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  6. 8:17, I imagine that once parents start coming to terms with what class sizes of 24-30 will mean as far as their children getting any amount of individual attention from their teachers, their attitudes towards alternative funding sources like ads on buses will loosen up considerably.

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  7. It's not the kind of money that's going to save teachers' jobs. Moreover, it's delivering a captive and impressionable audience to advertisers - the continuing privatization of what is, in theory, a public enterprise.

    The fact that children face constant advertising does not mean it's okay to increase that amount. Nor is this necessarily the same as the Giannini family offering funding to Giannini - unless that funding requires veneration of the school's namesake, can only be used for BofA-approved materials, or requires that the school take a Texas-style social studies standards view of capitalism.

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  8. I would love it if those avocado ads were on the school buses; those ads were great :) Other than that, though, no, I don't think it's worth compromising our principles in the face of economic hardship. It is in times of adversity that our character is tested, and I think we can find better funding sources than school bus ads. And yes, I know that this article was not yet about California.

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  9. Are there even going to be very many school buses around in SFUSD anymore? By how much is the transportation budget getting cut in the next few years? So the ads on school buses issue will not apply to SF, because SF will not even have very many school buses.

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  10. My husband jokes that school parents should selling naming rights - for the kids - little Charles Schwab, Target, Mickey D, Mollie Stone. In return, the corpations can pay the kids' education costs through college (ha, ha).

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  11. How about auctioning off k assignments to trophy schools (hey if they're all THAT, why not)? Some families who are opting to go private/independent unless they get their top public choices may find such a seat worth -- oh, I don't know -- $50K? Seems like a bargain compared to the long term investment of privates.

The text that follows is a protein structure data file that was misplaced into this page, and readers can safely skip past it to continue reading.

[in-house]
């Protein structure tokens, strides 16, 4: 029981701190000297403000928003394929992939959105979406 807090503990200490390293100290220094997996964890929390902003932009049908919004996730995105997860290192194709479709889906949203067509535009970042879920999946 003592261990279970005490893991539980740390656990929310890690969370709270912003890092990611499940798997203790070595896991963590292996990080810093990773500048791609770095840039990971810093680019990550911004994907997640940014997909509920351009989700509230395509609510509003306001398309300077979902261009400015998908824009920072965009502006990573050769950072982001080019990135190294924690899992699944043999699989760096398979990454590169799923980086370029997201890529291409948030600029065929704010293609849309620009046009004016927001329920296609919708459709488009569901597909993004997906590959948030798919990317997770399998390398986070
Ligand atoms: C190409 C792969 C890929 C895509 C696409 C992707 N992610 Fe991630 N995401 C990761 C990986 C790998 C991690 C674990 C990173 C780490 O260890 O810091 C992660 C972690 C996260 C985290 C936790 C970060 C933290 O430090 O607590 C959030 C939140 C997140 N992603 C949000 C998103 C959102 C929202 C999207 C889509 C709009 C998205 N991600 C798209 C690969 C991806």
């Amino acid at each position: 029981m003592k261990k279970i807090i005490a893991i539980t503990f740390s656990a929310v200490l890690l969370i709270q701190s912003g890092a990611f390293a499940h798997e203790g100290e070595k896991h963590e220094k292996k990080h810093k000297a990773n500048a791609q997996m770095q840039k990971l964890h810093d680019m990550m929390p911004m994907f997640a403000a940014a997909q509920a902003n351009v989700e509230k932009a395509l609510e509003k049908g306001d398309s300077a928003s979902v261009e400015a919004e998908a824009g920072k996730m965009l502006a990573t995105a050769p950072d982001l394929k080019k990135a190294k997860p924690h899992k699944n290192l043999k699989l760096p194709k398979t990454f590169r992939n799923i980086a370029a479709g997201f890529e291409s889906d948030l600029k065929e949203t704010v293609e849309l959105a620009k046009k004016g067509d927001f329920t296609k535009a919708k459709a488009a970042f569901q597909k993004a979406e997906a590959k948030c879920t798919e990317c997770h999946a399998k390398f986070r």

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  12. I'm sure there is a public school out there that would be happy to take advertiser dollars in exchange for a teacher. I would.

    Anyone get assigned to Junipero Serra or Cesar Chavez or John Muir? They could use some money.

    It's a sad state of affairs that it's come to this, the only difference between a Miraloma and a Junipero Serra is how much money the PTA can raise. How lame is that?

    It's a shame that we even have to have this discussion, but since we do, let's take the money. Finally advertising dollars can go somewhere worthwhile.

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  13. 7:37
    That idea is sickening.

    Your kid can only go to a "trophy" school if your parents can BUY you a seat?

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  14. FYI, the Board has a pretty strongly-worded policy against advertising in our schools. It was passed around 2001 and it was primarily aimed at keeping food advertisers out of schools (e.g. Pepsi sponsoring athletic events) but is broad enough to apply to ads on school buses and the like.